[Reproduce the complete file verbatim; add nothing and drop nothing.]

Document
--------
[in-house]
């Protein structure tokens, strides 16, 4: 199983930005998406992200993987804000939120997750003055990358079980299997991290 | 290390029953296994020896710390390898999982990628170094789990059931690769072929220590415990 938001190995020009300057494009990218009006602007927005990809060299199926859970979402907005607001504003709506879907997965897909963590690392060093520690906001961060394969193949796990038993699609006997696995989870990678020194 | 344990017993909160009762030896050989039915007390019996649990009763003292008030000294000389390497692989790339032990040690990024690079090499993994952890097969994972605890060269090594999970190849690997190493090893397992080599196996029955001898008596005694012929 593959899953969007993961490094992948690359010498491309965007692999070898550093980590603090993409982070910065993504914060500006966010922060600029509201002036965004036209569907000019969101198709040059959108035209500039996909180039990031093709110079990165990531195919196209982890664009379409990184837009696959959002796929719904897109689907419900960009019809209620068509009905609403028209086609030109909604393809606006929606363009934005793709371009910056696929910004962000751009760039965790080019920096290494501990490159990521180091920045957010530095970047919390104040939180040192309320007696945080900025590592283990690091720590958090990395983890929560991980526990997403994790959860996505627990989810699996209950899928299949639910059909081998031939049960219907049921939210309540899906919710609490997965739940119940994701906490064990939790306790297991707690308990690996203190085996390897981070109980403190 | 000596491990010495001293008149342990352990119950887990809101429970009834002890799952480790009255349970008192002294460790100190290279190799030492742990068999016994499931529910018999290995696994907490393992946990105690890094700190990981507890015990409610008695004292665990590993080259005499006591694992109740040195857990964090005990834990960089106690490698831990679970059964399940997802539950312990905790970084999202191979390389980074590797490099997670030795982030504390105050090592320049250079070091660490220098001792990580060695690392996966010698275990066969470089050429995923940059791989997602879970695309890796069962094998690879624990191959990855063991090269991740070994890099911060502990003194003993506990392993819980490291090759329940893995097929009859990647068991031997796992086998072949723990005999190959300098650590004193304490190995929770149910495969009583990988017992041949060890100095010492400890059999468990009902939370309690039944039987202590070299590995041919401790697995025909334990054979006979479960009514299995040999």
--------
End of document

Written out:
[in-house]
């Protein structure tokens, strides 16, 4: 199983930005998406992200993987804000939120997750003055990358079980299997991290 | 290390029953296994020896710390390898999982990628170094789990059931690769072929220590415990 938001190995020009300057494009990218009006602007927005990809060299199926859970979402907005607001504003709506879907997965897909963590690392060093520690906001961060394969193949796990038993699609006997696995989870990678020194 | 344990017993909160009762030896050989039915007390019996649990009763003292008030000294000389390497692989790339032990040690990024690079090499993994952890097969994972605890060269090594999970190849690997190493090893397992080599196996029955001898008596005694012929 593959899953969007993961490094992948690359010498491309965007692999070898550093980590603090993409982070910065993504914060500006966010922060600029509201002036965004036209569907000019969101198709040059959108035209500039996909180039990031093709110079990165990531195919196209982890664009379409990184837009696959959002796929719904897109689907419900960009019809209620068509009905609403028209086609030109909604393809606006929606363009934005793709371009910056696929910004962000751009760039965790080019920096290494501990490159990521180091920045957010530095970047919390104040939180040192309320007696945080900025590592283990690091720590958090990395983890929560991980526990997403994790959860996505627990989810699996209950899928299949639910059909081998031939049960219907049921939210309540899906919710609490997965739940119940994701906490064990939790306790297991707690308990690996203190085996390897981070109980403190 | 000596491990010495001293008149342990352990119950887990809101429970009834002890799952480790009255349970008192002294460790100190290279190799030492742990068999016994499931529910018999290995696994907490393992946990105690890094700190990981507890015990409610008695004292665990590993080259005499006591694992109740040195857990964090005990834990960089106690490698831990679970059964399940997802539950312990905790970084999202191979390389980074590797490099997670030795982030504390105050090592320049250079070091660490220098001792990580060695690392996966010698275990066969470089050429995923940059791989997602879970695309890796069962094998690879624990191959990855063991090269991740070994890099911060502990003194003993506990392993819980490291090759329940893995097929009859990647068991031997796992086998072949723990005999190959300098650590004193304490190995929770149910495969009583990988017992041949060890100095010492400890059999468990009902939370309690039944039987202590070299590995041919401790697995025909334990054979006979479960009514299995040999």